Minnesota v. Muccio: The Constitutionality of Minnesota's Sexual Grooming Law
Grooming a child for a sexual act is dangerous behavior that should be outlawed. However, state grooming laws, when drafted too broadly, run the risk of violating the First Amendment. This Comment examines a recent constitutional challenge to a Minnesota electronic grooming statute and argues that the Minnesota Supreme Court applied the wrong standard of review. The Court failed to apply strict scrutiny and thus upheld an overbroad statute in violation of First Amendment doctrine. This Comment also suggests a simple revision to bring the Minnesota statute in line with the Constitution and offers model legislation for other states interested in enacting a sexual grooming statute.
J.D. Candidate, Northwestern Pritzker School of Law, 2019; B.S., University of Illinois at Urbana-Champaign, 2014. I would like to thank Professor Victoria Nourse for guiding me through the first drafts of this Comment, and for helping shape the research and analysis. Additional thanks to Professor Jason DeSanto for his insight and thoughts. Finally, I would like to express my sincerest thanks to the Northwestern University Law Review staff for their help in editing and producing this piece. All errors are my own.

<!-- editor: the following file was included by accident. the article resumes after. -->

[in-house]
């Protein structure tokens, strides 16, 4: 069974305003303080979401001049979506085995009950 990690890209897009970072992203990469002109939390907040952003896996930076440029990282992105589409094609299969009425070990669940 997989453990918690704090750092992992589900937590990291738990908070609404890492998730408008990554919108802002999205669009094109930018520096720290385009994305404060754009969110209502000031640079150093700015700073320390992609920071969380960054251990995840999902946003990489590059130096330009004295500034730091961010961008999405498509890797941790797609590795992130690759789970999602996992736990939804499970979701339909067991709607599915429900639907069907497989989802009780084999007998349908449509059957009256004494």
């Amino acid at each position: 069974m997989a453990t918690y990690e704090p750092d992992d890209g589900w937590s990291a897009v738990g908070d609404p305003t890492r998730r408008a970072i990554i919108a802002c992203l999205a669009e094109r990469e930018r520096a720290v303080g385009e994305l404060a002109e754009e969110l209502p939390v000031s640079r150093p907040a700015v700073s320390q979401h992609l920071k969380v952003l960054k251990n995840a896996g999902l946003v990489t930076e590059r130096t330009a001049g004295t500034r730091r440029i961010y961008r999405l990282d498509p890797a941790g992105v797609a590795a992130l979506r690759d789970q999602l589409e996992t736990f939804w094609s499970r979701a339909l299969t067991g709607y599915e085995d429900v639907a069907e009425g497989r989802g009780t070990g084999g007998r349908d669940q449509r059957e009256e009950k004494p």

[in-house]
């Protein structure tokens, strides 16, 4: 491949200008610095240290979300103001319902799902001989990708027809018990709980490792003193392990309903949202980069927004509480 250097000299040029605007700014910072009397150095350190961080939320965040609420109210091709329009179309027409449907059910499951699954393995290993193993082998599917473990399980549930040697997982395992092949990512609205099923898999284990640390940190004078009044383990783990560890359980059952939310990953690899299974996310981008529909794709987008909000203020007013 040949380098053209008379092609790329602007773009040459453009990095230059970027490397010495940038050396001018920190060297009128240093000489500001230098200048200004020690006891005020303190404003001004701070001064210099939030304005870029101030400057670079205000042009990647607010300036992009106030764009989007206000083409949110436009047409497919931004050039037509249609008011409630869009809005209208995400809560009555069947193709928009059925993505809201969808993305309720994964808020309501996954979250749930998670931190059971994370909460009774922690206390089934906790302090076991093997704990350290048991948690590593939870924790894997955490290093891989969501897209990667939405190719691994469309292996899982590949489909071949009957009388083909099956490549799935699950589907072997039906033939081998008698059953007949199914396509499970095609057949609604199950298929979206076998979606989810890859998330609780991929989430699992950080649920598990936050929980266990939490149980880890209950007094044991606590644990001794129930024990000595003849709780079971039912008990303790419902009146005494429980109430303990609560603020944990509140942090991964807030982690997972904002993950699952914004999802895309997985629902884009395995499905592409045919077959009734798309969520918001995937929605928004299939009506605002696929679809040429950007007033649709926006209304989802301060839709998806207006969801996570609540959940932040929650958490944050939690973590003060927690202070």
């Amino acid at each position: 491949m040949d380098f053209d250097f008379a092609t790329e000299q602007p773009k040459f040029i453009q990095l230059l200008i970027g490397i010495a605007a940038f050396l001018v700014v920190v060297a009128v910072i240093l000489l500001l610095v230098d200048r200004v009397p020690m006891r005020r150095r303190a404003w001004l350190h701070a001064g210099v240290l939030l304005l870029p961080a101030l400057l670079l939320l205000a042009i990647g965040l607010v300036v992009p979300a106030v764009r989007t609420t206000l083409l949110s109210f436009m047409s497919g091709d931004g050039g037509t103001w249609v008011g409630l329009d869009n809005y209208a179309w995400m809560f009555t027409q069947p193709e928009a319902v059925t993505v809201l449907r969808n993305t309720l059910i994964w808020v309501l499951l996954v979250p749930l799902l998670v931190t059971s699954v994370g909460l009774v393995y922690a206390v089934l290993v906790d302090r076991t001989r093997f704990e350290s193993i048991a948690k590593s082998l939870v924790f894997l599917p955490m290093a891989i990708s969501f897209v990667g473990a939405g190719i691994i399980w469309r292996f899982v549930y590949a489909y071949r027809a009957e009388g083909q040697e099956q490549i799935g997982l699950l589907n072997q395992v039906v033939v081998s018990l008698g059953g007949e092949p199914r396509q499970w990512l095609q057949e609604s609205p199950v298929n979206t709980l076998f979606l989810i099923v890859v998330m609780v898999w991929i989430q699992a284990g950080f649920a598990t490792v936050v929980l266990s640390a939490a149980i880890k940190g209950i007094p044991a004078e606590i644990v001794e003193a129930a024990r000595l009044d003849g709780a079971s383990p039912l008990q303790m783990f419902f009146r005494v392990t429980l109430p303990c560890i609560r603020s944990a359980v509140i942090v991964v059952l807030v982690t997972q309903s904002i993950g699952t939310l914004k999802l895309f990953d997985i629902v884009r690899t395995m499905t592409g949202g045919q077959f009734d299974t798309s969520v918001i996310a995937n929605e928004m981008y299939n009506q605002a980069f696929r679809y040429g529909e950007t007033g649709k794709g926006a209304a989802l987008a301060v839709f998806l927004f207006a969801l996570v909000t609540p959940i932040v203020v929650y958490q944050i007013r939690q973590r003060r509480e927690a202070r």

Copyright 2019 by Kelsey K. Chetosky
Cite as: Kelsey K. Chetosky, Comment, Minnesota v. Muccio: The Constitutionality of Minnesota’s Sexual Grooming Law, 114 Nw. U. L. Rev. Online 1 (2019), https://scholarlycommons.law.northwestern.edu/cgi/viewcontent.cgi?article=1269&context=nulr_online&preview_mode=1&z=1552414288.